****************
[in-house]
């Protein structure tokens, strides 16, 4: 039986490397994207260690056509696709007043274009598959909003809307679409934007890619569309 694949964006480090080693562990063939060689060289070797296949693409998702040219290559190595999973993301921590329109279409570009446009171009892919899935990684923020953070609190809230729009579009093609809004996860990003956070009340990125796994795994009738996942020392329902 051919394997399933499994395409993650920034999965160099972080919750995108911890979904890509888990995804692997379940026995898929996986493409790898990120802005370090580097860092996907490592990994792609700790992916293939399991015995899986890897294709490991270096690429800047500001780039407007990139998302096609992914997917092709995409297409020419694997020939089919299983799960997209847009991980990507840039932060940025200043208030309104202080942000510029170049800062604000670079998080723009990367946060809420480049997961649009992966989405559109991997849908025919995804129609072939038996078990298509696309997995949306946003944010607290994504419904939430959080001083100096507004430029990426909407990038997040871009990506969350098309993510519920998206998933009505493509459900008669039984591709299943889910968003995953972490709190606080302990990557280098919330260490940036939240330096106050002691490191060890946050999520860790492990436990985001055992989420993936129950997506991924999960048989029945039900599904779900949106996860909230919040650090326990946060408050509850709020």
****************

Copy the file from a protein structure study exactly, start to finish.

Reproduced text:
[in-house]
């Protein structure tokens, strides 16, 4: 039986490397994207260690056509696709007043274009598959909003809307679409934007890619569309 694949964006480090080693562990063939060689060289070797296949693409998702040219290559190595999973993301921590329109279409570009446009171009892919899935990684923020953070609190809230729009579009093609809004996860990003956070009340990125796994795994009738996942020392329902 051919394997399933499994395409993650920034999965160099972080919750995108911890979904890509888990995804692997379940026995898929996986493409790898990120802005370090580097860092996907490592990994792609700790992916293939399991015995899986890897294709490991270096690429800047500001780039407007990139998302096609992914997917092709995409297409020419694997020939089919299983799960997209847009991980990507840039932060940025200043208030309104202080942000510029170049800062604000670079998080723009990367946060809420480049997961649009992966989405559109991997849908025919995804129609072939038996078990298509696309997995949306946003944010607290994504419904939430959080001083100096507004430029990426909407990038997040871009990506969350098309993510519920998206998933009505493509459900008669039984591709299943889910968003995953972490709190606080302990990557280098919330260490940036939240330096106050002691490191060890946050999520860790492990436990985001055992989420993936129950997506991924999960048989029945039900599904779900949106996860909230919040650090326990946060408050509850709020």